Date of Award
Master of Science (MS)
Department of Sociology and Anthropology: Sociology
The state of Illinois underwent an historic budget impasse that lasted 793 days from July 1, 2015 to August 31, 2017. By not signing the budget, the former Governor Bruce Rauner used a form of shock therapy at the state level to implement his reform agenda. The human social service sector was particularly hit hard. I wanted to investigate how an ecology of homeless service agencies in the central Illinois area strategized and prioritized their decision-making in response to an active crisis. During semi-structured interviews of agency executives and program managers, more was revealed about how they responded to state divestment and the precarious nature of funding in general. The focus was on how agencies sustain their missions. In many ways, the impasse was ‘business as usual.’ This is partly in response to the fact that there was a trend of minimal direct reliance on state funding in my sample. There was also heightened collaboration brought on by a sense of shared tragedy. An agency’s religiosity and use of government grants impacted how they structured services. Tensions or dualities emerged in some informants regarding how they thought about the work that they do and the clients they serve.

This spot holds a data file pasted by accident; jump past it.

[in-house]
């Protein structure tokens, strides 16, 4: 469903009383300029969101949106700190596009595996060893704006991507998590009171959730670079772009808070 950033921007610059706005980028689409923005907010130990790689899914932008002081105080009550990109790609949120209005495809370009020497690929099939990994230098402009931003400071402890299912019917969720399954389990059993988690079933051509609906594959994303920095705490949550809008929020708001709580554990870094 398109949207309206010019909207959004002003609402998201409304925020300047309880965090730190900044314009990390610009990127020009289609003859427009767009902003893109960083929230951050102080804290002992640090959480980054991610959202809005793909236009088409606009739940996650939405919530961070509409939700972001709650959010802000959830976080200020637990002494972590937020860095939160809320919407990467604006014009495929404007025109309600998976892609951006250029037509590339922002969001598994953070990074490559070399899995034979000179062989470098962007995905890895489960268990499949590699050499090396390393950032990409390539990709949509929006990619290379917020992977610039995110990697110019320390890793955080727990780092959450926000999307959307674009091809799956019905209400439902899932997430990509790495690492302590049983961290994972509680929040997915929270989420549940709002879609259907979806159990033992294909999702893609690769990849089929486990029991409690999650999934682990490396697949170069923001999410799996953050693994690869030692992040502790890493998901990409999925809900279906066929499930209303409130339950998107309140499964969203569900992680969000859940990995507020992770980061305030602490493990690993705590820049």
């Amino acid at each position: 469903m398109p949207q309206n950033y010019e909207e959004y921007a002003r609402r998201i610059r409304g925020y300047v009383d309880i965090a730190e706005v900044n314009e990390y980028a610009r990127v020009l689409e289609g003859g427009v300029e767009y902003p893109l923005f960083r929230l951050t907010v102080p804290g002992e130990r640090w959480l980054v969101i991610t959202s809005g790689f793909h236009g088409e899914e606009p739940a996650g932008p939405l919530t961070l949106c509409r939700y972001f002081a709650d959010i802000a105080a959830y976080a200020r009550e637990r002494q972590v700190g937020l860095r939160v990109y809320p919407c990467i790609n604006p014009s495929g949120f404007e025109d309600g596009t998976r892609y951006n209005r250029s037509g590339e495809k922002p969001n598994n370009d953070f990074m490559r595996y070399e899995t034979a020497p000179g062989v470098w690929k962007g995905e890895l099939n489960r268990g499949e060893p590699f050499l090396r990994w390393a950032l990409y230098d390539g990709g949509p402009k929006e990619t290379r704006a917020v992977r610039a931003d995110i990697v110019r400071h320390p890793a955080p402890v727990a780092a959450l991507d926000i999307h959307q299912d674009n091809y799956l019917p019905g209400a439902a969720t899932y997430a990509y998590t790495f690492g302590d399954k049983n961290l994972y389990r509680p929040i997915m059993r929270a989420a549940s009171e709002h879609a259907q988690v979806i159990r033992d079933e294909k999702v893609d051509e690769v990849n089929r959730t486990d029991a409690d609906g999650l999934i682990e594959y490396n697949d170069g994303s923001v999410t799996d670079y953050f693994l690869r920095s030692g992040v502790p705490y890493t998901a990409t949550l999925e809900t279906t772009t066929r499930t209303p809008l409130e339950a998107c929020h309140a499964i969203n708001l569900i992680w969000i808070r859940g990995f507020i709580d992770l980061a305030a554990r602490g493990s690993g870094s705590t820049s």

Zdansky, Erik William, "Human Social Services in Central Illinois: Making Sense of State Divestment and the State Budget Impasse" (2020). Theses and Dissertations. 1317.